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    What To Do When Your Basement Floods

    Many Denver residents have had to deal with flooded basements in the past three months. This  has been one of the wettest springs on record. Here are a few pointers on what to do when your basement floods.

    Find the source

    Is it rainwater seeping in through windows, walls or the floor? If so, check your downspouts to make sure they are diverting water away from your foundation. Can you find water pooling around the exterior of your house? If it has no where to go it is going to seep down against your foundation and basement.  Unfortunately, if it is rainwater, the rain just has to stop so the below ground water table drops.   On top of that insurance does not cover rain or flooding. unless you have flood insurance, which is expensive.

    Do you suspect a plumbing leak? If so, find the water main shutoff in your house. That will stop all water within your home.  Sometimes there is a break between the shutoff in the street and the shut off in your house. If the inside shutoff valve does not stop the flooding you need to get hold of your water company on the emergency line so they can quickly shut it off.

    Dry your stuff as quickly as you can

    Carpet backing will suffer if wet for any period of time and it is weakened if you walk on it.  It is very likely that your carpet needs to be removed quickly.   Wood furniture and flooring will also absorb water.  If you can get your furniture out of the standing water, that will reduce the amount of water it absorbs.   Assuming you do not have a functioning floor drain or sump pump, you need to get the water out of your basement.   Depending on how much water you have in your basement, a wet / dry shop vac is good for collecting the water.   Hopefully you have a basement sink so you can at least get it out without taking it upstairs. Water gets heavy after a while.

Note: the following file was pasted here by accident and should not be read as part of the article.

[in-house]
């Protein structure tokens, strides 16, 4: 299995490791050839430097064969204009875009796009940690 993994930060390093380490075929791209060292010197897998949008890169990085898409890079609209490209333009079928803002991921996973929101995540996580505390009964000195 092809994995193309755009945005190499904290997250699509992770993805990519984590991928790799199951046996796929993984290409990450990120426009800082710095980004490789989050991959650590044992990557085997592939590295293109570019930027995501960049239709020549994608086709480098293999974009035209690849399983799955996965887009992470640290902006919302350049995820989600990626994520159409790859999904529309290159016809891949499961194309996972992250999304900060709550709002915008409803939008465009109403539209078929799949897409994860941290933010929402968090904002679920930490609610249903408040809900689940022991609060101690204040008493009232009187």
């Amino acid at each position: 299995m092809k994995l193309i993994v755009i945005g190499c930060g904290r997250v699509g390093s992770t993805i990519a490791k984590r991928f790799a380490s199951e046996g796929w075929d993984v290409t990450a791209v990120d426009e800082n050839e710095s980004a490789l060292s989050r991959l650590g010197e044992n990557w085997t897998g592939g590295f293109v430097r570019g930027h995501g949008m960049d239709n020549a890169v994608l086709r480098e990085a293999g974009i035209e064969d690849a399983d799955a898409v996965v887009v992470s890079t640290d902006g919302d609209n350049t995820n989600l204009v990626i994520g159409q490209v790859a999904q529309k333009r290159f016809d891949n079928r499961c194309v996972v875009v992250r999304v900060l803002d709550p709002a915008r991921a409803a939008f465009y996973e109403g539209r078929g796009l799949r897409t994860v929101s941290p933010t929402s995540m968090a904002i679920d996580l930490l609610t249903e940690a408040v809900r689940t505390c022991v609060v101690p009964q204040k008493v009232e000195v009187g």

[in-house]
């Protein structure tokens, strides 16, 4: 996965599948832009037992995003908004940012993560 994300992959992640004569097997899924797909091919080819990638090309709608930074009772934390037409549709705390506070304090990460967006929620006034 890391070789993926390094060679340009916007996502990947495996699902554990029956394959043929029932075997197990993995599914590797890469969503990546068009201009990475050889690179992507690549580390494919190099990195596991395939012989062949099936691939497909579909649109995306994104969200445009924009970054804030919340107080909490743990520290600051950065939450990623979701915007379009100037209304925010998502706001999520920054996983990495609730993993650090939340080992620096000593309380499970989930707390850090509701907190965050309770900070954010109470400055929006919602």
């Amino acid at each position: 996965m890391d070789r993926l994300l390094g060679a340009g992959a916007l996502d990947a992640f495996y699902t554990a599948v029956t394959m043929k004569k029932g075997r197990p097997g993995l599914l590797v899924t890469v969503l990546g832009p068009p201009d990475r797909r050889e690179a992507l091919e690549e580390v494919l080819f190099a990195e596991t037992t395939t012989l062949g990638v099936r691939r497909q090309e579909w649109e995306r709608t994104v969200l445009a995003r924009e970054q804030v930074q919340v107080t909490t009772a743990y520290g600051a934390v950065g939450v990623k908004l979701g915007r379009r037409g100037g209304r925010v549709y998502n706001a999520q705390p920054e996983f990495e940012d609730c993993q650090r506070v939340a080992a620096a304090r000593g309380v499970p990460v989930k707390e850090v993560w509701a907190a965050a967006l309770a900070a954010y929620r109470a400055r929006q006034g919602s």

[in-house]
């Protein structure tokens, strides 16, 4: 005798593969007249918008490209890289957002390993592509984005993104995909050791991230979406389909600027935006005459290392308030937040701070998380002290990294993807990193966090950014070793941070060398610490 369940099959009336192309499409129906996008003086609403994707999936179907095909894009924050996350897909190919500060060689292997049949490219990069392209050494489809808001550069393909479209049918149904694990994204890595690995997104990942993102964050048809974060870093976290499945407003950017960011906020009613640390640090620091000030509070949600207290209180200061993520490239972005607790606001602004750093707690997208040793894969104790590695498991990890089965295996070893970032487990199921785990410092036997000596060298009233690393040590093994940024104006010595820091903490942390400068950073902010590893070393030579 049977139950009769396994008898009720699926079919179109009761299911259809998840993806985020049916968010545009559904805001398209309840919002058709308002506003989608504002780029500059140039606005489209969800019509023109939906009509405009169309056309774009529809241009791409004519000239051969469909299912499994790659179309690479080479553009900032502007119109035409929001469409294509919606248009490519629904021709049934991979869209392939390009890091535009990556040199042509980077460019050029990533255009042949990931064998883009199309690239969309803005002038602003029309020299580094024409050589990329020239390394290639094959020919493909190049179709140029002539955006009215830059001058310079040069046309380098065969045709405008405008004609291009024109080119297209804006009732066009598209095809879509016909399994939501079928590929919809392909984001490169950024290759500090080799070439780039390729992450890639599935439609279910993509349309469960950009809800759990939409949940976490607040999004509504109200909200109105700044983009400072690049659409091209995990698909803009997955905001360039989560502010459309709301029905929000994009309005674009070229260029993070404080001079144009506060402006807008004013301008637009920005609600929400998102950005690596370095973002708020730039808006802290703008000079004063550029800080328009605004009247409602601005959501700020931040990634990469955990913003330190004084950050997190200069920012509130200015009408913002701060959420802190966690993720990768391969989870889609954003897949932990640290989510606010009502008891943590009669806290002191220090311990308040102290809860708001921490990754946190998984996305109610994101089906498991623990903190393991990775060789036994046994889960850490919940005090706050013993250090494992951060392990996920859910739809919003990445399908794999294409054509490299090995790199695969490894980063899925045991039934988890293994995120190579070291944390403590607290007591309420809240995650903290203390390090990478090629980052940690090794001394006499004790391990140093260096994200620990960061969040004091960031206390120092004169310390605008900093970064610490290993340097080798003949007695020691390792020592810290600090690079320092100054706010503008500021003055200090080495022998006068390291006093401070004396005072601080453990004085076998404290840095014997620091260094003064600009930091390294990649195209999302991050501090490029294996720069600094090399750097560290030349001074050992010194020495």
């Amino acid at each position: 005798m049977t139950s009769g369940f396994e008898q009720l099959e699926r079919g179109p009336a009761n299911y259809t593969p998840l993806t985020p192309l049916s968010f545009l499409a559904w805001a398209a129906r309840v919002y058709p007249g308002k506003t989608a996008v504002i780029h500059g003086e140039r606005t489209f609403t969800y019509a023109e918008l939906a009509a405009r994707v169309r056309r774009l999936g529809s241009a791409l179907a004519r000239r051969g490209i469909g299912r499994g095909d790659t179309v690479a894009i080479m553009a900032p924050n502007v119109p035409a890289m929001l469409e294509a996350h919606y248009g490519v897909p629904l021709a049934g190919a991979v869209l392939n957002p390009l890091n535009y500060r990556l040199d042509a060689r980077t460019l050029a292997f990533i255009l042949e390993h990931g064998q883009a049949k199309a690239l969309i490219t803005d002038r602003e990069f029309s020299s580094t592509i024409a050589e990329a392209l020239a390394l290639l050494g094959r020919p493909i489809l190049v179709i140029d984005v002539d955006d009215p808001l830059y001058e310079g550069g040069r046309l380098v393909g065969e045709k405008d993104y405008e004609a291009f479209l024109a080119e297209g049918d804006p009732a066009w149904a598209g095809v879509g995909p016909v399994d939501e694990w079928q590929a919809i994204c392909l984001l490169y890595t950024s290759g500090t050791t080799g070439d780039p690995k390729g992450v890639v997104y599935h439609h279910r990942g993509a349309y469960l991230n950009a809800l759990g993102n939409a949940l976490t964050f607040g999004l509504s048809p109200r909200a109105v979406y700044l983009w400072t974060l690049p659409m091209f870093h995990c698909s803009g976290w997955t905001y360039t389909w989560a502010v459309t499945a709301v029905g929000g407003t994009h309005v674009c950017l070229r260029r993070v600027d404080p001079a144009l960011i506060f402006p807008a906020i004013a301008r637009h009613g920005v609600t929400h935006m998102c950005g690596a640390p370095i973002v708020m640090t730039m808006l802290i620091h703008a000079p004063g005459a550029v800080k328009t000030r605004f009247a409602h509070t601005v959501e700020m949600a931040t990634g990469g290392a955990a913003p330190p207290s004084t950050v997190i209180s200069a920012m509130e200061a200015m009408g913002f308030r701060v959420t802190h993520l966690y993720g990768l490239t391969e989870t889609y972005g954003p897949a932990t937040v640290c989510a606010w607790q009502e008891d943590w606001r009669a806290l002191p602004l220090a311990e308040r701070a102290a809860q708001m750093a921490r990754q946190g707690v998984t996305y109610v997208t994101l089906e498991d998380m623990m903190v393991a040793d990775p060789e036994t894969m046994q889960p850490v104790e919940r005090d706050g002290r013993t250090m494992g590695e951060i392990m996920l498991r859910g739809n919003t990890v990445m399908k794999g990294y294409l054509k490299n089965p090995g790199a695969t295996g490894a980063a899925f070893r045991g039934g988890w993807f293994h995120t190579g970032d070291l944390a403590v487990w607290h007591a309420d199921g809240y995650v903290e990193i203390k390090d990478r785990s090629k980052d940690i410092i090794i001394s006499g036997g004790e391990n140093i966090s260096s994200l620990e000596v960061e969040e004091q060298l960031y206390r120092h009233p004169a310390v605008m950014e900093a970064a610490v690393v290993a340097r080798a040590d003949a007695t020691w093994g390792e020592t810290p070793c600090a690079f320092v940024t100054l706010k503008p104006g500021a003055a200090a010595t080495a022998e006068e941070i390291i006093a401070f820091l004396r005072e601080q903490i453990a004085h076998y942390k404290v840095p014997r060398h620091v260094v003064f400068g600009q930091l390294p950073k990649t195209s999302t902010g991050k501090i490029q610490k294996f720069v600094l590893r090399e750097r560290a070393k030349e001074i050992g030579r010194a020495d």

Once you have the standing water out, it is time to get a dehumidifier in your basement to pull the moisture out of the furniture and flooring.  This is a crucial step to reduce your risk of molds growing.  Mold requires water and food. Food is anything from drywall to carpet to wood.   You need a commercial dehumidifier and some fans to move the air and pull the water out quickly.

    There are flood and fire restoration companies that jump all over these issues.  The price was a little shocking last time I needed to research it.  So, decide for yourself if you are up to the task or if you need a professional.  The best advice I heard in the process, was make sure the water source has stopped before you invest anything in water removal. In Denver, these past few months, it has meant wait for the rain to stop or at least slow.

    The big issue for your health and home is mold.  Mold can grow quickly and cause a few health and safety issues if it is not dealt with quickly.  If you suspect you have mold growing in  your house, spend the money on a professional opinion quickly.

    Get a sump pump to fight this battle for you in the future. Sump pumps sit below your foundation and pump water out of and away from your house as either the water table rises under your home or water from a leak flows into your basement. Either way, it will automatically kick on as it senses water.

    Make sure your floor drain is working and clear.  A slow floor drain is not obvious until it is too late.  A sewer scope or line cleaning are both affordable vs the damage standing water can create.

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